Transect 6 – Donegal Bay

Transect Leader:

Sara Benetti (University of Ulster)

Personnel:

S Benetti, C O’Cofaigh, C Purcell, K Weilbach, P Wilson, C Ballantyne

Fieldwork and activities:

  • Work to be carried out on existing marine cores by K Weilbach

  • May 2013 – 22 samples collected from Malin Beg area, north Donegal Bay and Blue Stack mountains

 

 

Figure 1

Figure 1

Background

High-resolution bathymetric data collected on the NW Irish shelf by the Irish National Seabed Survey has allowed detailed mapping of glacial features in this area. A series of well developed nested arcuate moraines (in pale blue in figure) is found across the shelf offshore of the mouth of Donegal Bay. These moraines define retreat of a former lobate ice margin that extended to the shelf edge. Extensive zones of iceberg scours offshore of the outermost moraine suggest an initial retreat characterized by ice sheet break-up and calving followed by grounded, episodic retreat. A further lobe of Scottish sourced ice is indicated by the set of prominent moraines (in green) located north of Donegal Bay in the Malin Sea. A smaller set of moraines (in magenta) is superimposed on the Donegal Bay moraines. They record a late-stage, northwards readvance and subsequent retreat, of an ice lobe emanating from Killala Bay (Ó Cofaigh et al., in press; Dunlop et al., 2010). These data provide evidence that this sector of the ice sheet supported a major outlet draining through Donegal Bay to the shelf edge. Indirectly, dated marine stratigraphic records from deep water sites neighbouring the NW Irish shelf suggest that the ice sheet extended to the shelf edge about 29-27 cal ka BP with subsequent retreat from this position after 24 cal ka BP (Ó Cofaigh et al., in press). However, other authors have proposed an older maximum extent (e.g. Bowen et al., 2002; McCabe et al., 2007).

Ongoing work

This area was extensively sampled by vibrocoring during two cruises in 2008 and 2010, with the specific aim of coring the glacial features observed on the shelf. Most of the cores have been split and described. This initial work shows a typical succession (from top to bottom) across the cores of reworked sands (possibly Holocene in age), fining upward gravel with abundant shells and shell fragments, and finally diamicton. Some of the facies contacts are sharp or erosional. Shells and encrusting bryozoans on pebbles within the diamicton may provide datable material. Petrographic analysis on thin sections is been carried out by GSNI on pebbles from selected cores from the Malin Sea and the Donegal Bay area. Initial results on one of the Malin Sea cores (27) show a provenance from Isla in Scotland, thus providing the first hard evidence for an incursion of Scottish ice near the shelf edge on the Irish shelf.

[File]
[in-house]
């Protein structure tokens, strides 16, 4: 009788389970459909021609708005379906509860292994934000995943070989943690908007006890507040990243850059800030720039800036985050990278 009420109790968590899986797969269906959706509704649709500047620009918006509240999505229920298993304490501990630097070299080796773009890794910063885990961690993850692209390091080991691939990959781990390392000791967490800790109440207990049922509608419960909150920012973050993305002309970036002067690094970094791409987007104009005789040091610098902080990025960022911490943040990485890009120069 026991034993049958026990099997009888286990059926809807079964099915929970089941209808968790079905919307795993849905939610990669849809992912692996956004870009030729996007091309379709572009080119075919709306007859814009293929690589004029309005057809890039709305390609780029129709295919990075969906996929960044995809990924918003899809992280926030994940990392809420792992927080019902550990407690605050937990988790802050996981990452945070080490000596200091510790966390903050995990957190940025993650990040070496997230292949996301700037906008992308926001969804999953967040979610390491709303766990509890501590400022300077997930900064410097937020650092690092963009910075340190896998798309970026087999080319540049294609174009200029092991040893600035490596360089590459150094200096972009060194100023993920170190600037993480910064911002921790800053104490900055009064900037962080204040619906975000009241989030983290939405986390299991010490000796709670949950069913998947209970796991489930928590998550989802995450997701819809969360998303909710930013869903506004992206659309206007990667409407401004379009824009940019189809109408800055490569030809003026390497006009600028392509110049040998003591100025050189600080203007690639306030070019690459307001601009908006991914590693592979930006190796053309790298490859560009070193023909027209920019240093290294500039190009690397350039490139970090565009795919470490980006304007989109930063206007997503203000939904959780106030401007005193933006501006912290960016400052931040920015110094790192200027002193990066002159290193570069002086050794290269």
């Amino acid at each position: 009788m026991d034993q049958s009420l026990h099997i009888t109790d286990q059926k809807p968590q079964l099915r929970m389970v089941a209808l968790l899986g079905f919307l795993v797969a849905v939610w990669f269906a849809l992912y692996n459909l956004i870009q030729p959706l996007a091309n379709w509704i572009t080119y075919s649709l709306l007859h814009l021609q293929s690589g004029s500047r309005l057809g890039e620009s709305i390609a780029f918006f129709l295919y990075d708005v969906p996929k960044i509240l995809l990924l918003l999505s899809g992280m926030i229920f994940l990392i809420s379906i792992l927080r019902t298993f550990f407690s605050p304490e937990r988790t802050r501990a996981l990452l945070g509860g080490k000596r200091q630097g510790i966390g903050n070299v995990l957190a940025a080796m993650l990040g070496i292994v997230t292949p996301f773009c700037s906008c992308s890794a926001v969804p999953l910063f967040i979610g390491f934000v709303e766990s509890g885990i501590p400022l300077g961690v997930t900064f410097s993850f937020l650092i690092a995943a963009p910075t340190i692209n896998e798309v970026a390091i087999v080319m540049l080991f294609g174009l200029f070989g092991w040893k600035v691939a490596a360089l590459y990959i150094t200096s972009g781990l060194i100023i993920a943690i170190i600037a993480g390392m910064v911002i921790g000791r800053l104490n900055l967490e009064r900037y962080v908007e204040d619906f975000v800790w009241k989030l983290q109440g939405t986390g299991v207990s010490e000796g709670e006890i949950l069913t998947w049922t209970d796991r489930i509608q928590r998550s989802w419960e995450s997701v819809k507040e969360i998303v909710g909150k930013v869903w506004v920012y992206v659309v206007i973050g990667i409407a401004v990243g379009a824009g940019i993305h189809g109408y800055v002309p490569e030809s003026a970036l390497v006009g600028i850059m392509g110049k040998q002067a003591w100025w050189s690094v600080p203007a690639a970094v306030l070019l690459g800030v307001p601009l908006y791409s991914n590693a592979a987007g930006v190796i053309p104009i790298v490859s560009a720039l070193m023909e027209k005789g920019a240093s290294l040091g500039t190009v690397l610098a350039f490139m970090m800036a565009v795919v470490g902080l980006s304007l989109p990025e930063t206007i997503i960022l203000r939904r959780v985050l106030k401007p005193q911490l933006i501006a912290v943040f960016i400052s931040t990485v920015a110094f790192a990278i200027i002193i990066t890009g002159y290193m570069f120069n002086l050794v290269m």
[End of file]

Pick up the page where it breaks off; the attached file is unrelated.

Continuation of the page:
Rationale

This area on the western margin of the BIIS is at the transition between a northern BIIS drained by ice streams reaching the shelf edge and building TMFs and a southern BIIS characterized by an ice sheet flow in which subglacial drainage networks supplied meltwater and sediment directly to the shelf edge. Millennial scale fluctuations of the BIIS in this region were postulated based on deep sea cores and related to a sensitivity of the ice margin to oceanographic processes. Constraining the chronology of ice retreat along this margin will provide key information on the (a)synchronicity of BIIS retreat on its western margin, even locally by comparing Donegal Bay and Malin Sea data. Extensive core coverage in this area will also allow a more detailed facies interpretation, which may help defining the glacial processes happening during retreat.

Sampling programme

Offshore

  • No ship time required (Min) 20 marine cores for three transects: Malin Sea (cores 26-28; 48-49) Donegal Bay (cores 1-19; 25; 30-33); Killala Bay (cores CE32-34).
  • 6 x AMS analysis of marine fauna (minimum) per core to determine age of glacial and glacially derived facies boundaries to constrain timing of ice sheet retreat (+readvances) along three flow lines.
  • C-14 (marine fauna)

Onshore

  • 30 radiocarbon/20 cosmogenic/20 OSL (locations and exact number of dates TBC)